Today’s Google doodle caught my eye for its understated whimsy and it turned out to mark the birthday of a pioneering scientific illustrator, Maria Sibylla Merian. Her carefully observed work drew on the extensive collections of the Dutch East Indies Company, and eventually to a years long sojourn with her two daughters, also illustrators, to the tropical Dutch colony of Suriname. There she was first European to capture the life cycle of the Surinam Toad, whose mothers carry their tadpoles on their backs, under their skin, from whence the baby toads burst out.
“In my youth, I spent my time investigating insects,” the naturalist wrote in the foreword to her book “Metamorphosis insectorum Surinamensium (Metamorphosis of the Insects of Surinam).” “At the beginning, I started with silk worms in my home town of Frankfurt. I realised that other caterpillars produced beautiful butterflies or moths, and that silk worms did the same. This led me to collect all the caterpillars I could find in order to see how they changed.” WaPo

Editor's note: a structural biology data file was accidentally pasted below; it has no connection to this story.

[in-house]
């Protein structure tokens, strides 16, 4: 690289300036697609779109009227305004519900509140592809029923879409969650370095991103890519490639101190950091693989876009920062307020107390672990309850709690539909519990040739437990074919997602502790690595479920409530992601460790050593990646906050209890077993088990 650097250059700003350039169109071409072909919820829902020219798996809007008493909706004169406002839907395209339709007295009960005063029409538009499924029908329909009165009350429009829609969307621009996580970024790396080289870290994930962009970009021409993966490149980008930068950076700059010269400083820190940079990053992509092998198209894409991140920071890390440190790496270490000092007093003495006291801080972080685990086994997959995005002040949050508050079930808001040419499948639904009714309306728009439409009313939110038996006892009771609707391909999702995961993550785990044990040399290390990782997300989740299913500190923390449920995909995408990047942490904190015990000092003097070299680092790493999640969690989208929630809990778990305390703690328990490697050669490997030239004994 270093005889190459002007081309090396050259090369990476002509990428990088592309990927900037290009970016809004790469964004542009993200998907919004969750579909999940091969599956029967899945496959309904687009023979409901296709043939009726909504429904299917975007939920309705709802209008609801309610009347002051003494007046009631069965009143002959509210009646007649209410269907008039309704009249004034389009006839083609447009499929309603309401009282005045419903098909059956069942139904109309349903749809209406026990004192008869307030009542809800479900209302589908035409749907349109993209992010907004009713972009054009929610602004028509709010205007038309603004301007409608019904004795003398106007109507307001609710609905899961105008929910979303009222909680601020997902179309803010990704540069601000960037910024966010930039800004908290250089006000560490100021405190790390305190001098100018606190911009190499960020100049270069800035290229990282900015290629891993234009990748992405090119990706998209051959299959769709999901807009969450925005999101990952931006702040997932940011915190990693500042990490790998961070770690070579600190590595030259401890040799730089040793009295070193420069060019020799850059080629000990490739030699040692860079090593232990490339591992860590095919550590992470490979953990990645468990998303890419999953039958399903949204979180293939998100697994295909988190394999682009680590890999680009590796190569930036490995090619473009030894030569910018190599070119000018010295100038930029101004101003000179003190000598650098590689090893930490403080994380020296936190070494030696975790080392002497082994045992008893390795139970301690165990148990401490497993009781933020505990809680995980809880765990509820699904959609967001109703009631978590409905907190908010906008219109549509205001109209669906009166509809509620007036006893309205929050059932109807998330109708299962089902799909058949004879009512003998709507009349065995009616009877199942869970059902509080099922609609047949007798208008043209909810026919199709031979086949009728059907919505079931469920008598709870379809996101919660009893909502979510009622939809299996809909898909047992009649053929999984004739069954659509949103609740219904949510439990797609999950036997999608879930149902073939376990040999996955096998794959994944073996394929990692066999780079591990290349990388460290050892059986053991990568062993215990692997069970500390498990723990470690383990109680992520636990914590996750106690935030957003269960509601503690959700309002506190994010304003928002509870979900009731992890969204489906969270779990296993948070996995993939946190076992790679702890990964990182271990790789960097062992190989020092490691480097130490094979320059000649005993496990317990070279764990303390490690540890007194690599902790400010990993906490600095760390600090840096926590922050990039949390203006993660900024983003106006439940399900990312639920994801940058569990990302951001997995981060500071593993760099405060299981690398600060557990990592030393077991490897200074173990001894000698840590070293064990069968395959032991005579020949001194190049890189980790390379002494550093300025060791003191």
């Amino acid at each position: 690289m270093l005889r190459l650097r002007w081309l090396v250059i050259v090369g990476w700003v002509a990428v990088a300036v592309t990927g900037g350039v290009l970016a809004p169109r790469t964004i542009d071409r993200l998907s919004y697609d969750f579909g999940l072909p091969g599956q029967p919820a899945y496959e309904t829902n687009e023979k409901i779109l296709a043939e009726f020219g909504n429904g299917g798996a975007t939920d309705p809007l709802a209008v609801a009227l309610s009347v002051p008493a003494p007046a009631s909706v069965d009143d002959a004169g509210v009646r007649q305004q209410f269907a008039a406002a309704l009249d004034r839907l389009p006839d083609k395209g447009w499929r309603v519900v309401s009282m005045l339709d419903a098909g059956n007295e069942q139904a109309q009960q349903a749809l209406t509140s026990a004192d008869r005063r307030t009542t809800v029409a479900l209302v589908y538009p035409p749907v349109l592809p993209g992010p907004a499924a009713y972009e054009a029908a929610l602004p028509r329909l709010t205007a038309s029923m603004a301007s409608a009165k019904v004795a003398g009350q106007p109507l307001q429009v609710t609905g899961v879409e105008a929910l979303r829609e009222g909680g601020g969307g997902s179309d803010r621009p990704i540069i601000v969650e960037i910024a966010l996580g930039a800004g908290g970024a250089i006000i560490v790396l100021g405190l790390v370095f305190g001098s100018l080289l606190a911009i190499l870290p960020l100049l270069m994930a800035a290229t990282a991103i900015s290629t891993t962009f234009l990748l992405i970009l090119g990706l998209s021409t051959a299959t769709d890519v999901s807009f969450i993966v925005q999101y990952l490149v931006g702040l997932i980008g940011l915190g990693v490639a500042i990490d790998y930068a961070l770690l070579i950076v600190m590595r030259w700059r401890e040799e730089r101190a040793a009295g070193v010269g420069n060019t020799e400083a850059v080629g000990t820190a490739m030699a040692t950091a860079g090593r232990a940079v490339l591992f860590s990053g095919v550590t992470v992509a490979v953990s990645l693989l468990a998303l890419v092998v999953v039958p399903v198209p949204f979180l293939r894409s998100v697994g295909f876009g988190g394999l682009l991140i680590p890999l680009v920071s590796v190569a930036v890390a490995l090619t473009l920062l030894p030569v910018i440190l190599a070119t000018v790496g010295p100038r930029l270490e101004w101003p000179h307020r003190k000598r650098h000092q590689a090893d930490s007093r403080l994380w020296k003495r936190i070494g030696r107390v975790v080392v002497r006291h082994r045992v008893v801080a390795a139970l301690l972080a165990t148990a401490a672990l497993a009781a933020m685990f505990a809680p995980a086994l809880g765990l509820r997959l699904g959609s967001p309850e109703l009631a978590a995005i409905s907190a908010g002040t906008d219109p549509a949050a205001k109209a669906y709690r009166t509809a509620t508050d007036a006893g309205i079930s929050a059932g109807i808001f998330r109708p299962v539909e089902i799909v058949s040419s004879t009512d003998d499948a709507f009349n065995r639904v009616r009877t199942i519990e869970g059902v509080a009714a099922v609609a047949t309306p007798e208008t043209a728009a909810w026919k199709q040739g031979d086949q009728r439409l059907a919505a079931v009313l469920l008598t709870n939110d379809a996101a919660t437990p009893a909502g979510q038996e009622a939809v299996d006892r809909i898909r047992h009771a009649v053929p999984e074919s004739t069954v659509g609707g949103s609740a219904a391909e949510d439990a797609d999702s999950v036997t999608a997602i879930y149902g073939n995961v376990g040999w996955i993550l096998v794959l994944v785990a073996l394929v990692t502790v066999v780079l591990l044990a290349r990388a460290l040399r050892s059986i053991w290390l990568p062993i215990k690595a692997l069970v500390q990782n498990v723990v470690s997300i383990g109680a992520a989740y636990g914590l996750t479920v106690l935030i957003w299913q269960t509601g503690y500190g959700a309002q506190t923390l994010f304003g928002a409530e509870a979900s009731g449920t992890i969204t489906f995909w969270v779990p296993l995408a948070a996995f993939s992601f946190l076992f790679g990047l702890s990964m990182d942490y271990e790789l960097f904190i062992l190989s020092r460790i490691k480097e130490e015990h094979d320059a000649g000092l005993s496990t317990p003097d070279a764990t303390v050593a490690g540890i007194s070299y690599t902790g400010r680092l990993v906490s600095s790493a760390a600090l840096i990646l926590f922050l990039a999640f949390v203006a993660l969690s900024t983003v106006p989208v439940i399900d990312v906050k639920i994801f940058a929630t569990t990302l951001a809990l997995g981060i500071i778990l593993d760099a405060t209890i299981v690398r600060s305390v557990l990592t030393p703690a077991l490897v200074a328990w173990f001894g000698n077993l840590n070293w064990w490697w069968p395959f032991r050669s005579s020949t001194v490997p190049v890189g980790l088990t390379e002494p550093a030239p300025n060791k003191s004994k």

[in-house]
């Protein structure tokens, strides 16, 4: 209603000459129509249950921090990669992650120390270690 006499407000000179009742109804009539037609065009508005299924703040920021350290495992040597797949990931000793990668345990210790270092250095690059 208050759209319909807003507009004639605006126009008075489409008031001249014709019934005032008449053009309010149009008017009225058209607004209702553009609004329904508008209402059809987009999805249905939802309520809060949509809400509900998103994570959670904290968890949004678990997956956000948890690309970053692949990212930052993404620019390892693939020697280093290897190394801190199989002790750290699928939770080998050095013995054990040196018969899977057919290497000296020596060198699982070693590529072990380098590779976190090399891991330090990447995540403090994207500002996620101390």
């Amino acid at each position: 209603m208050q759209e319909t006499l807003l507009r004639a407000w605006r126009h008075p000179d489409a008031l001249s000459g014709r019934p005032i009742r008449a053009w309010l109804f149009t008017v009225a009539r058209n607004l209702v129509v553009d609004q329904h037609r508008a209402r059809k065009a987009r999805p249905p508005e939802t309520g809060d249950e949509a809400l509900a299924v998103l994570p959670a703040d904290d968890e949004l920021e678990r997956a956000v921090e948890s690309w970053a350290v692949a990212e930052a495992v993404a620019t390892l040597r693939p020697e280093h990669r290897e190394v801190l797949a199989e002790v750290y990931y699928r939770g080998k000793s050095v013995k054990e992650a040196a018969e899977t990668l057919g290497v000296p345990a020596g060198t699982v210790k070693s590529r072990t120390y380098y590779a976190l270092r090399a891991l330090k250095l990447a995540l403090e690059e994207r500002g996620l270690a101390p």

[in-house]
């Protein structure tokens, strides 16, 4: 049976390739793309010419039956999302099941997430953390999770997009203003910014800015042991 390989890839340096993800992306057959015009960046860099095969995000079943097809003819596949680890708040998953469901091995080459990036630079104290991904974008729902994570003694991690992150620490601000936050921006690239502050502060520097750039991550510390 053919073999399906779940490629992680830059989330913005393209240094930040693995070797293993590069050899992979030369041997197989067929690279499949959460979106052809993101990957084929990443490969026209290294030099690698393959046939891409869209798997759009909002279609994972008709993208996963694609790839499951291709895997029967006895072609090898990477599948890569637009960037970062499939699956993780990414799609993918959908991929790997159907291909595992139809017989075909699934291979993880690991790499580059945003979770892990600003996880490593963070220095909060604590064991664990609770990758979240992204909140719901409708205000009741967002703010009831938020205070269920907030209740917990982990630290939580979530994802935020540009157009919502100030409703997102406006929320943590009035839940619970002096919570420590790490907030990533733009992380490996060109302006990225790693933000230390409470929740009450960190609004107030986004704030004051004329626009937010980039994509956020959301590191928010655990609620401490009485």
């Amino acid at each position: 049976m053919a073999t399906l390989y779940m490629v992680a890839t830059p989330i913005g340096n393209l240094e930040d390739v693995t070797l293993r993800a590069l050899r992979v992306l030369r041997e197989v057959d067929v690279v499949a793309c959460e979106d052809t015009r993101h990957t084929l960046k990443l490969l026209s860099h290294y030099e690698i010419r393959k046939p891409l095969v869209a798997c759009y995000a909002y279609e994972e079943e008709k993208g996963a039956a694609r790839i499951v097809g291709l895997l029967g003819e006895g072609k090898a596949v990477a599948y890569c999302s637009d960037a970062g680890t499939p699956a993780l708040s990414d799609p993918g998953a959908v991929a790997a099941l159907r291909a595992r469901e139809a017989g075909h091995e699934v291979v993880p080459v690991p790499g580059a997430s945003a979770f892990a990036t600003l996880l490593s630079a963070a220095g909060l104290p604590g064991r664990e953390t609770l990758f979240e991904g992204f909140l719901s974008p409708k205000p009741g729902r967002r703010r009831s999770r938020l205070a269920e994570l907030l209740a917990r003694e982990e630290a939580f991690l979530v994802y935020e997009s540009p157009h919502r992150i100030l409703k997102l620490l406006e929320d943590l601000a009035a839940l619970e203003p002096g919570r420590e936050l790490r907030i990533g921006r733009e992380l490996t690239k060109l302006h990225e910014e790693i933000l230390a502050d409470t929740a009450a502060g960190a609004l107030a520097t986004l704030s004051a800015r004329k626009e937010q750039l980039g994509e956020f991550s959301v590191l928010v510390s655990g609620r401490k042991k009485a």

In the stacks:
Maria Sibylla Merian & daughters : women of art and science / Ella Reitsma – ND588.M527 R4513 2008
Amazing rare things : the art of natural history in the age of discovery / David Attenborough, Susan Owens, Martin Clayton and Rea Alexandratos -QH46.5 .A88 2007
Insects and Flowers The Art of Maria Sibylla Merian / David Brafman [in process]
A new flowering : 1000 years of botanical art / Shirley Sherwood – QK98.3 .N42 2005
Cosmic imagery : key images in the history of science / John D. Barrow – QB981 .B2798 2008